The mystery of the moister cake

One of my twitter friends posted what was, to him, a disturbing tale of a cake transformed. In 140 characters or less, here was the conundrum: From Twitter user Steve. Me: 'This (day-old leftover) cake is really moist!' Her: 'Wow. It was bone-dry yesterday.' #ulp After eating the cake, his mind was alight with frightening tales of adulterated coffee in offices and strange and weird ways that the cake could have become more moist over the course of a day. None of those possibilities made him feel particularly good about the thus-eaten cake. However, I know a food secret, and it's this: sugar loves water. Loves it. Sugar has a water tattoo on its shoulder, and when they're not dating, it hangs out creepily next to water's car when water is at work, writing little messages in the windows that water won't see until the dew hits the next day. Most substances, when they sit out in the open air, become dryer as time goes on. Bread goes stale, food sticks to the bottom of a bowl, dogs no longer have to shake the water off onto the entire living room, etc. With sugar, though, you've seen how it starts clumping together given half a chance. You let the sugar sit in the jar too long, and you'll have to break it apart. That's because sugar is hygroscopic, which, as I mentioned, means it loves water, especially water that is hanging around in the air. Cakes are sweet, what with all the sugar in them. So even a cake fresh from the oven that is dry has a chance to moisten up if there's any humidity at all. Generally, a cake is better the second day than the first for just this reason. Steve felt much better after I told him about that, and I performed another public service, so it was a good day all round.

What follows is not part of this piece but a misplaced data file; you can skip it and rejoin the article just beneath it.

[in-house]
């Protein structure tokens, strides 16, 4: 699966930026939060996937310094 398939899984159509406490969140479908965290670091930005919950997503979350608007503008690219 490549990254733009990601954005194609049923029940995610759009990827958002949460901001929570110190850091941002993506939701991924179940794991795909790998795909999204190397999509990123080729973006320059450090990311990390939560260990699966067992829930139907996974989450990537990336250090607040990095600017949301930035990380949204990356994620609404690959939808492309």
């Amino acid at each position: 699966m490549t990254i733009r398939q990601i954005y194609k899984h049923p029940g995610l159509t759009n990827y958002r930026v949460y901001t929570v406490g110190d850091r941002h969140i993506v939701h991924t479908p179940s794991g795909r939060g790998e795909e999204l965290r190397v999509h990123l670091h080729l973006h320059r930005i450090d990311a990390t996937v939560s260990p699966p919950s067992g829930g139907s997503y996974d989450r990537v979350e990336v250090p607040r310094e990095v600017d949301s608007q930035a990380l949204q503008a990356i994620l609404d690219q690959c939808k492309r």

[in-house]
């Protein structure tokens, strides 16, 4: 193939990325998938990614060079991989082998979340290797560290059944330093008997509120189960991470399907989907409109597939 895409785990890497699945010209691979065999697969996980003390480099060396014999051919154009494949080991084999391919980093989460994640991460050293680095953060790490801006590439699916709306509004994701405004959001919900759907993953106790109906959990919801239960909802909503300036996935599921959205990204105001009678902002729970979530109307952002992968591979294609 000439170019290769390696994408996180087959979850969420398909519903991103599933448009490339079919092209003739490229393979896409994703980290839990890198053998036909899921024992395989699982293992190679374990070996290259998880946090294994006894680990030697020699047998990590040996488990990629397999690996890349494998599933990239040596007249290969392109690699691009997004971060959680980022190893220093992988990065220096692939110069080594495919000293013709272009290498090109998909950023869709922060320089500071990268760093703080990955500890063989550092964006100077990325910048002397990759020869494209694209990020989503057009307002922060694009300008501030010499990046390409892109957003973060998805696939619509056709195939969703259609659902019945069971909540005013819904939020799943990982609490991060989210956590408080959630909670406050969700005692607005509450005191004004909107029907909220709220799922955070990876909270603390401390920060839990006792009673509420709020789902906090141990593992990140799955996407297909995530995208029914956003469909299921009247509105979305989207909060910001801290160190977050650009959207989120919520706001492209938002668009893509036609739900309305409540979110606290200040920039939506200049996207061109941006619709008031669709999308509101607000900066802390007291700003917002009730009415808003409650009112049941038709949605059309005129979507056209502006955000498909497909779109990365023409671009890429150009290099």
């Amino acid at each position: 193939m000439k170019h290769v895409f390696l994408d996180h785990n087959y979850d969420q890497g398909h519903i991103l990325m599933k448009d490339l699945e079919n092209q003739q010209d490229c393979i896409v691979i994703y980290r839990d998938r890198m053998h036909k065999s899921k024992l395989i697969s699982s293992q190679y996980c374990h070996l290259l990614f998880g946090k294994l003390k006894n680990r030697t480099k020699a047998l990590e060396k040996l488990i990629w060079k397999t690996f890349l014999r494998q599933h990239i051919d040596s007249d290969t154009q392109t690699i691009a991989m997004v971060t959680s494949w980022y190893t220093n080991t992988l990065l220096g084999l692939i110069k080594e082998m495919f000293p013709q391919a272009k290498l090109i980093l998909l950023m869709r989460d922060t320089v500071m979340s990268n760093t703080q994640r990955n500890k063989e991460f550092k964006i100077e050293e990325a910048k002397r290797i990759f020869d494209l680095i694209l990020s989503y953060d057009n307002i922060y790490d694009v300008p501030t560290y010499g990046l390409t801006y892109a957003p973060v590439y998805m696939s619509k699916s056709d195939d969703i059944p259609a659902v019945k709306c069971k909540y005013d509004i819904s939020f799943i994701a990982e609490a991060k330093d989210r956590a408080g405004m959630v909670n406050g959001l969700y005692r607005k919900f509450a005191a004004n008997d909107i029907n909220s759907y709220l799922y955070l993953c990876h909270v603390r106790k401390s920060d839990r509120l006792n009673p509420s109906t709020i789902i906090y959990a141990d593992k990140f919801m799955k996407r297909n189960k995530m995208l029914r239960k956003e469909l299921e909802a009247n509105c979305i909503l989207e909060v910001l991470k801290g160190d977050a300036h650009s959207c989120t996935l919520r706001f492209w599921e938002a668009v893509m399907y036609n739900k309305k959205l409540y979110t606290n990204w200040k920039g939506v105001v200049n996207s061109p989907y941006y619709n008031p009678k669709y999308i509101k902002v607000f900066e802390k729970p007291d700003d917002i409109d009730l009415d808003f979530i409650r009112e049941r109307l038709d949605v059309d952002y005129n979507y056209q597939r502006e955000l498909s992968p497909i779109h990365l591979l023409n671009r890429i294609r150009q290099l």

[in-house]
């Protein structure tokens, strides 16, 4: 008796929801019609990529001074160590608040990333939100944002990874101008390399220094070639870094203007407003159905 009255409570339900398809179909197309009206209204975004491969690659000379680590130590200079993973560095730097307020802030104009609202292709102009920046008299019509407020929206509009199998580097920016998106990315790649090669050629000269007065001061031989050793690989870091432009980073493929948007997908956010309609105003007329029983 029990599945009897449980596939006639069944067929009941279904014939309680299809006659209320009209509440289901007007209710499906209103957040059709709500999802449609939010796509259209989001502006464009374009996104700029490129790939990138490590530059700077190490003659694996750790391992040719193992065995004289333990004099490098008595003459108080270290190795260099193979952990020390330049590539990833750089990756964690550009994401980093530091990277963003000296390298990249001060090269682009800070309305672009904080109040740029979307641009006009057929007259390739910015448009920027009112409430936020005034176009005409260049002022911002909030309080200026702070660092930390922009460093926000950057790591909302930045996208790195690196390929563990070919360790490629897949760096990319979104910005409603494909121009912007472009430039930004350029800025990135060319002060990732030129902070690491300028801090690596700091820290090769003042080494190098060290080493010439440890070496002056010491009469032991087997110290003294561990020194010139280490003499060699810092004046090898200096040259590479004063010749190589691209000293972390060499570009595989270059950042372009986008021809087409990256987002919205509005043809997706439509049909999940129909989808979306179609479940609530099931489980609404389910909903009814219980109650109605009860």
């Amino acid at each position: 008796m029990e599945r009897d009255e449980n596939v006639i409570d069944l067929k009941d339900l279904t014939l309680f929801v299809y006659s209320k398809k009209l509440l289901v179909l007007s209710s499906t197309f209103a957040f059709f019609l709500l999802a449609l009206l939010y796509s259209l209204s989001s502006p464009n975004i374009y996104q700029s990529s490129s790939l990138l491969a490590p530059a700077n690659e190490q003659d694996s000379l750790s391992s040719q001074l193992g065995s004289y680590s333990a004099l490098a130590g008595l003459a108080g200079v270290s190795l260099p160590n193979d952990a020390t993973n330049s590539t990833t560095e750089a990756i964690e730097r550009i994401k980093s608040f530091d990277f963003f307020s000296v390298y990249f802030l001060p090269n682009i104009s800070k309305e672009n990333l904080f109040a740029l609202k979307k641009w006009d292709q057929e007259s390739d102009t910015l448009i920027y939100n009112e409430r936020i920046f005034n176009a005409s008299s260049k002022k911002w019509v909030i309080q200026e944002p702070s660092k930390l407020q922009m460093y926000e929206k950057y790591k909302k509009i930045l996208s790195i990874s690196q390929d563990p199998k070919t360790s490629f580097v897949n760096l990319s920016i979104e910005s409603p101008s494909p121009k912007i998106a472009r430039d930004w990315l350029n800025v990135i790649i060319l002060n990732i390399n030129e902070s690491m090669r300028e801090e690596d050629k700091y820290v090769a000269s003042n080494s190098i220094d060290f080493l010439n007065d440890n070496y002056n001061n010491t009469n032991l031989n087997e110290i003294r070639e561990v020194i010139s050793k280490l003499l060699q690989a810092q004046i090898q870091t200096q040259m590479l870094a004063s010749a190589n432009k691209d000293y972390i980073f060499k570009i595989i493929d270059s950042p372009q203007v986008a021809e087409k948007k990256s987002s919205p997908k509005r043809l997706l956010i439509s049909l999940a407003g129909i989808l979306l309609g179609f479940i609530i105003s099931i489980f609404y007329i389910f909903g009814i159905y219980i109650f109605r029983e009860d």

How to cut baking prep time

Or:

How to make your baking turn out better.

Or:

Nothing to see; move along.